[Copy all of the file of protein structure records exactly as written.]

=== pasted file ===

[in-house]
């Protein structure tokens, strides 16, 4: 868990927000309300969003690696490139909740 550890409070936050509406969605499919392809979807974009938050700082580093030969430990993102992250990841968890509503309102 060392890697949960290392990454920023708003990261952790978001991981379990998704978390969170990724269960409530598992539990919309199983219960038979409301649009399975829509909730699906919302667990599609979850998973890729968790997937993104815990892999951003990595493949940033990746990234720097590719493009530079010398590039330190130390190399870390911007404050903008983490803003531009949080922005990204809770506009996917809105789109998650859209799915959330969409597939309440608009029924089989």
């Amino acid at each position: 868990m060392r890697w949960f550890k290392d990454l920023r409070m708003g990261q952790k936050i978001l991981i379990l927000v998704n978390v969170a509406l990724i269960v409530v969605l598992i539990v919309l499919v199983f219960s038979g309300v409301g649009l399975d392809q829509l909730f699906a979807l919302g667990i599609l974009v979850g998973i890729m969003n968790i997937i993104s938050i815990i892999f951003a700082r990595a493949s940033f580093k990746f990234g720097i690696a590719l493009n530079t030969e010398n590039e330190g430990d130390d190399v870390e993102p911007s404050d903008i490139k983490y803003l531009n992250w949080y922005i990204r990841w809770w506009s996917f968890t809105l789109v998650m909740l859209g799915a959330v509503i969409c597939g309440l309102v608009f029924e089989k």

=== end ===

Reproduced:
[in-house]
């Protein structure tokens, strides 16, 4: 868990927000309300969003690696490139909740 550890409070936050509406969605499919392809979807974009938050700082580093030969430990993102992250990841968890509503309102 060392890697949960290392990454920023708003990261952790978001991981379990998704978390969170990724269960409530598992539990919309199983219960038979409301649009399975829509909730699906919302667990599609979850998973890729968790997937993104815990892999951003990595493949940033990746990234720097590719493009530079010398590039330190130390190399870390911007404050903008983490803003531009949080922005990204809770506009996917809105789109998650859209799915959330969409597939309440608009029924089989």
């Amino acid at each position: 868990m060392r890697w949960f550890k290392d990454l920023r409070m708003g990261q952790k936050i978001l991981i379990l927000v998704n978390v969170a509406l990724i269960v409530v969605l598992i539990v919309l499919v199983f219960s038979g309300v409301g649009l399975d392809q829509l909730f699906a979807l919302g667990i599609l974009v979850g998973i890729m969003n968790i997937i993104s938050i815990i892999f951003a700082r990595a493949s940033f580093k990746f990234g720097i690696a590719l493009n530079t030969e010398n590039e330190g430990d130390d190399v870390e993102p911007s404050d903008i490139k983490y803003l531009n992250w949080y922005i990204r990841w809770w506009s996917f968890t809105l789109v998650m909740l859209g799915a959330v509503i969409c597939g309440l309102v608009f029924e089989k």